Once in a blue moon, as the generations before us would say, a truly special member of the community comes along. Pittsburgh has certainly had its share of these people. From spiritual leaders and innovative politicians, to musicians, artists, and creators of movements and inspirations that transcend race, religion, and social standing.
As I reflect on my role as pastor in the community—especially during this month that salutes the many African Americans who contributed so deeply to our communities—I find that I want my congregation and anyone who I can reach through my words and influence to get to know those from the past who actually shaped the communities in which we live. I usually lean to someone in the religious community, but as we all know, our innovators take all forms and appear in all walks of life. God intends for us to use our talents in ways that we may never see until we ask Him for guidance. It is a gift from God when we get to experience these quiet geniuses close to home.
Back in the early part of the 1900s, the Pittsburgh Courier was one of the top African American owned newspapers in the country. Pittsburgh’s own Charles “Teenie” Harris was their renowned photographer from 1938 until his retirement in 1975. Make no mistake about it, this newspaper was certainly the voice of the African American community back then, and Mr. Harris was as well-known in his neighborhood as any politician or athlete. For years, Harris recorded the lives of African Africans at work, at play, in turmoil, and in celebration. He visited dance recitals and barbeques, photographed children swimming and watching the Fourth of July fireworks, visited funerals and weddings, recorded mothers making fried chicken at block parties, and captured fathers heading off to work in the mills. He watched election results with the guys in the neighborhoods, and he strolled the streets with the ladies headed off to the beauty parlors. While he was sought out to photograph many famous people, these everyday people in Pittsburgh’s African American neighborhoods became his muses. As a result, he documented lives during some of the most important times in the past century, including the Civil Rights Movement—all by hanging out, and having lunch and conversation with the people of Pittsburgh.
A number of years ago, his photographs were exhibited at the Carnegie Museum of Pittsburgh. Now, in Mount Ararat’s own East Liberty neighborhood, a handful of them are on display at the newly reopened Ace Hotel, another shining jewel in one of Pittsburgh’s primarily African American neighborhoods. I urge you to visit the Ace, stroll by the photographs, pick up a book on Charles “Teenie” Harris, or look him up online and see if you can see the same neighborhoods we walk through today. See if you can feel the influence he has had over African American culture in this East End neighborhood of Pittsburgh. God calls many of us to special things in life, and we must honor those who took the call to do great things, especially as we celebrate Black History Month.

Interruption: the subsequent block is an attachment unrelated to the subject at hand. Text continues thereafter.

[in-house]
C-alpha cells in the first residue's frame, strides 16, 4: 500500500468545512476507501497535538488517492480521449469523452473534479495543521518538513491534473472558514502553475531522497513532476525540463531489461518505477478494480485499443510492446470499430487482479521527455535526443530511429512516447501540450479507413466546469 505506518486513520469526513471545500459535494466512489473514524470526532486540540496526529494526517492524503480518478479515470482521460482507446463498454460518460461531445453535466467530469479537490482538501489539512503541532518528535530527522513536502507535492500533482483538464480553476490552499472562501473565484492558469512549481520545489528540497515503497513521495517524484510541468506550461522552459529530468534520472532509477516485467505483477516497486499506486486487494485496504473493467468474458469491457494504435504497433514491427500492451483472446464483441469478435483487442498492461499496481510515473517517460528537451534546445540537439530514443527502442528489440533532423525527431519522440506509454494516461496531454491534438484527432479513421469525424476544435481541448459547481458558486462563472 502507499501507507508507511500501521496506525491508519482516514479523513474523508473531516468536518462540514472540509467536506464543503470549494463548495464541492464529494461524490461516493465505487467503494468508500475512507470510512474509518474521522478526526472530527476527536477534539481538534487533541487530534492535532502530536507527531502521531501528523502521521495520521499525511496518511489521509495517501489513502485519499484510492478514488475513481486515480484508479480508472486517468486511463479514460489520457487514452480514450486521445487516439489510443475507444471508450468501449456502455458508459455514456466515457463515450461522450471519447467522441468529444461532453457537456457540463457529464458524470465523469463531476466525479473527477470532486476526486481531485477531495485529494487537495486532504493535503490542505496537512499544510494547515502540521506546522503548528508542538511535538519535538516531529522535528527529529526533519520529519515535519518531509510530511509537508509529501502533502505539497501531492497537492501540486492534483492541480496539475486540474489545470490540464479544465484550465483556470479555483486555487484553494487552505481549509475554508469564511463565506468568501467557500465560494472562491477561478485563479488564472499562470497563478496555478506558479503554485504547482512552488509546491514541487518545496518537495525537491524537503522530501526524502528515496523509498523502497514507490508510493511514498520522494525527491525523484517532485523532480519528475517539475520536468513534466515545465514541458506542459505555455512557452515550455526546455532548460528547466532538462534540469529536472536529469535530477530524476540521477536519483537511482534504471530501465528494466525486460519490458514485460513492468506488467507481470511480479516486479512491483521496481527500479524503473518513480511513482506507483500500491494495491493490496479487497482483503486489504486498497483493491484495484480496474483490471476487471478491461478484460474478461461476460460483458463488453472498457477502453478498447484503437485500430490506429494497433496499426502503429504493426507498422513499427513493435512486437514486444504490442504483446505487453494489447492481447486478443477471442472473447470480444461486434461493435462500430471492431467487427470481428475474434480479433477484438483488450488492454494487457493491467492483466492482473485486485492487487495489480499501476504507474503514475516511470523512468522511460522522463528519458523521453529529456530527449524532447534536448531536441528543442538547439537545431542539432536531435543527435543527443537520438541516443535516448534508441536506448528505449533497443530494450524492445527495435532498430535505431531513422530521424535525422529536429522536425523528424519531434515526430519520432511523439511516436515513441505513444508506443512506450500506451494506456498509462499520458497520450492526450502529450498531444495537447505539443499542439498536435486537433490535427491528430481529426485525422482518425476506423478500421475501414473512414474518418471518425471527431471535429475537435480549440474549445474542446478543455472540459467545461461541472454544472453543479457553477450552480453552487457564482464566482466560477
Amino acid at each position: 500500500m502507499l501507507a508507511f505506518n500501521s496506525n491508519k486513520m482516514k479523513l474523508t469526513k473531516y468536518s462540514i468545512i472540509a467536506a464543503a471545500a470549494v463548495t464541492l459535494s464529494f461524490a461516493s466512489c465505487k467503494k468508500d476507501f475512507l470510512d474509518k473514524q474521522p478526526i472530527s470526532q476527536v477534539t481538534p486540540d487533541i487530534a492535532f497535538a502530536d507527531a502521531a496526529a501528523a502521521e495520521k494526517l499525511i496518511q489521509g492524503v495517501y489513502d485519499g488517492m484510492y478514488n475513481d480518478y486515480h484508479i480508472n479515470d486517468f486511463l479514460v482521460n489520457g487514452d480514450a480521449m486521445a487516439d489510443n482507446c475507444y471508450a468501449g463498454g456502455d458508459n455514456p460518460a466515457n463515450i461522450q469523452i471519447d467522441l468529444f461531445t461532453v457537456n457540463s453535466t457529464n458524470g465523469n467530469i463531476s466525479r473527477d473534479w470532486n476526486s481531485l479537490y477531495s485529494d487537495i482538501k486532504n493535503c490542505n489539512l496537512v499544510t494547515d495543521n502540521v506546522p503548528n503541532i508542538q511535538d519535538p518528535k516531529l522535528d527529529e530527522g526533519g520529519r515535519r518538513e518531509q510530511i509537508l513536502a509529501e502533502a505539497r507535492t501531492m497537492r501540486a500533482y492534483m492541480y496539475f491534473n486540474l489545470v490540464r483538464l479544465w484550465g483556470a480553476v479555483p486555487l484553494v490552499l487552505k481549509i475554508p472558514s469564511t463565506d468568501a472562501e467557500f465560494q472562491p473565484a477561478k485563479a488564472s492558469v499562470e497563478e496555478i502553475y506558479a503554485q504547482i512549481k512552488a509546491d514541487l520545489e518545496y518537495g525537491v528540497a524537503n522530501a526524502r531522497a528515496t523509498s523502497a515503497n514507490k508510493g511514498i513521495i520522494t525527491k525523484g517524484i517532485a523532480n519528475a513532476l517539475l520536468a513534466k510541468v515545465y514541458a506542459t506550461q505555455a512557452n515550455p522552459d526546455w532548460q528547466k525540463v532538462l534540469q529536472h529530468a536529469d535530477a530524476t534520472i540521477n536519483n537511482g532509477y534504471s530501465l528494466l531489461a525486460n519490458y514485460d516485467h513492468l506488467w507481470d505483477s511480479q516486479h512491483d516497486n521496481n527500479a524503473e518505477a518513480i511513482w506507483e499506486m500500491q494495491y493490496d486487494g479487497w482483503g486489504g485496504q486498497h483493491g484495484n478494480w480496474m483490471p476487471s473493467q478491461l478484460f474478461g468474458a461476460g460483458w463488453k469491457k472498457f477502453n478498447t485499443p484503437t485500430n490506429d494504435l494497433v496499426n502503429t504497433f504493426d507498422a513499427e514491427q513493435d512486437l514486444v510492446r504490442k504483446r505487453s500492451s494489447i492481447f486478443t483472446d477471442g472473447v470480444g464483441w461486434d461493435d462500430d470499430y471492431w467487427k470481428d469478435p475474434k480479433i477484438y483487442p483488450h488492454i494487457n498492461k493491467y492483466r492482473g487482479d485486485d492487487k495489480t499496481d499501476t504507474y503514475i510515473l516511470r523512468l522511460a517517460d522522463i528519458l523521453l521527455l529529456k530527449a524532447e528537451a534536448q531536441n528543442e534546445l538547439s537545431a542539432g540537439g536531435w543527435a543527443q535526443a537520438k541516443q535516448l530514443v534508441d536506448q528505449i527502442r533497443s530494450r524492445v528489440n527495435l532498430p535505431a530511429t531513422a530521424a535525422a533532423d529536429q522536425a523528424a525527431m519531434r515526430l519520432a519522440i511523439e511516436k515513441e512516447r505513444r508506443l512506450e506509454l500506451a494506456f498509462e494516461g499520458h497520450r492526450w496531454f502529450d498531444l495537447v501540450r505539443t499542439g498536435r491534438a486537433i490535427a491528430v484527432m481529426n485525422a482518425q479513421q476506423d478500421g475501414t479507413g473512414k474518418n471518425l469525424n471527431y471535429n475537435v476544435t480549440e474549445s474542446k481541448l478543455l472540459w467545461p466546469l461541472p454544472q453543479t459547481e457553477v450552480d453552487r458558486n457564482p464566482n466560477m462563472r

Around the same time that “Teenie” Harris was taking his photos, Errol Garner was an accomplished jazz musician in Pittsburgh. A lecture on Garner given by Robin D.G. Kelley of UCLA will be held at the University Club, University of Pittsburgh, Ballroom A (123 University Place, Oakland) at 7pm on February 17th. Local congregants, please consider attending this and other lectures that highlight influential area African-Americans.
Books and Authors
Bryan Stevenson is an influential lawyer, civil rights activist, and speaker. His book, Just Mercy, A Story of Justice and Redemption, is a must-read. Winner of the NAACP Image Award for Nonfiction as well as the recipient of a number of other honors, it is eye-opening and inspirational. Stevenson has long been a hero of mine. He is currently the Executive Director of the Equal Justice Initiative in Montgomery, Alabama and a professor at the New York University Law School. He has argued on behalf of many condemned prisoners over the years and has presented a number of challenging cases for the poor and under-represented in front of this country’s courts (including the Supreme Court).